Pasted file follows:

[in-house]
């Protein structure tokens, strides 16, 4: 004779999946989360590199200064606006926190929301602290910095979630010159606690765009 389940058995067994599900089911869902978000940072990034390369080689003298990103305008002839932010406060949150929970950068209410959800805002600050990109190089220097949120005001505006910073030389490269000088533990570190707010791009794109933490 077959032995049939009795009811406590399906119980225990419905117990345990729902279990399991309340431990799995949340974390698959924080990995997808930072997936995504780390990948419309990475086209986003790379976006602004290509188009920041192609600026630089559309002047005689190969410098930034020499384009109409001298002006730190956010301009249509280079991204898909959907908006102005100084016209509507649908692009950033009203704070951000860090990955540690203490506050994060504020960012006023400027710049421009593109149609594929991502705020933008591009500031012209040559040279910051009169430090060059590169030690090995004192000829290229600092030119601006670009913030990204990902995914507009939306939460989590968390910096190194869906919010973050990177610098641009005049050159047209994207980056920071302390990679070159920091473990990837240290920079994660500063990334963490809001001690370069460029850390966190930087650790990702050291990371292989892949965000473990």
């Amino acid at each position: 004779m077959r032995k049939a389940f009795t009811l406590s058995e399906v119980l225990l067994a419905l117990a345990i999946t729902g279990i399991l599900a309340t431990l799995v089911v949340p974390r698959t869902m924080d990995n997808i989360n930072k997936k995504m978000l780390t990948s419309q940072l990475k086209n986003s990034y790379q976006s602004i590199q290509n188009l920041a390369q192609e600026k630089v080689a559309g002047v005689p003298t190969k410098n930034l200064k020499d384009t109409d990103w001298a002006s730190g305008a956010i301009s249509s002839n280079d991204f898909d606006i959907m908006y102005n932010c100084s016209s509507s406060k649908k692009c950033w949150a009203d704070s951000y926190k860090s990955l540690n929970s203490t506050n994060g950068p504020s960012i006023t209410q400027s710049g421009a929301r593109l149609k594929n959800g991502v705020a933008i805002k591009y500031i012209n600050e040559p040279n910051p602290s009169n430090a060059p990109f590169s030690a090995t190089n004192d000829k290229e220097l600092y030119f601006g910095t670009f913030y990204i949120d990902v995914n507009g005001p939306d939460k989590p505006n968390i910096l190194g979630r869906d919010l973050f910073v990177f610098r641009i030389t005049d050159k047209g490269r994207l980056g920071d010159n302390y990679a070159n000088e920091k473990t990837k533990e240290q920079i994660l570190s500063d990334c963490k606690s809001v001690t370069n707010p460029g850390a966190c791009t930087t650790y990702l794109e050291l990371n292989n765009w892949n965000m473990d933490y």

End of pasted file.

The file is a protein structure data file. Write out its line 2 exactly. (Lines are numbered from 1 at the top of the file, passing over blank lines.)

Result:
């Protein structure tokens, strides 16, 4: 004779999946989360590199200064606006926190929301602290910095979630010159606690765009 389940058995067994599900089911869902978000940072990034390369080689003298990103305008002839932010406060949150929970950068209410959800805002600050990109190089220097949120005001505006910073030389490269000088533990570190707010791009794109933490 077959032995049939009795009811406590399906119980225990419905117990345990729902279990399991309340431990799995949340974390698959924080990995997808930072997936995504780390990948419309990475086209986003790379976006602004290509188009920041192609600026630089559309002047005689190969410098930034020499384009109409001298002006730190956010301009249509280079991204898909959907908006102005100084016209509507649908692009950033009203704070951000860090990955540690203490506050994060504020960012006023400027710049421009593109149609594929991502705020933008591009500031012209040559040279910051009169430090060059590169030690090995004192000829290229600092030119601006670009913030990204990902995914507009939306939460989590968390910096190194869906919010973050990177610098641009005049050159047209994207980056920071302390990679070159920091473990990837240290920079994660500063990334963490809001001690370069460029850390966190930087650790990702050291990371292989892949965000473990």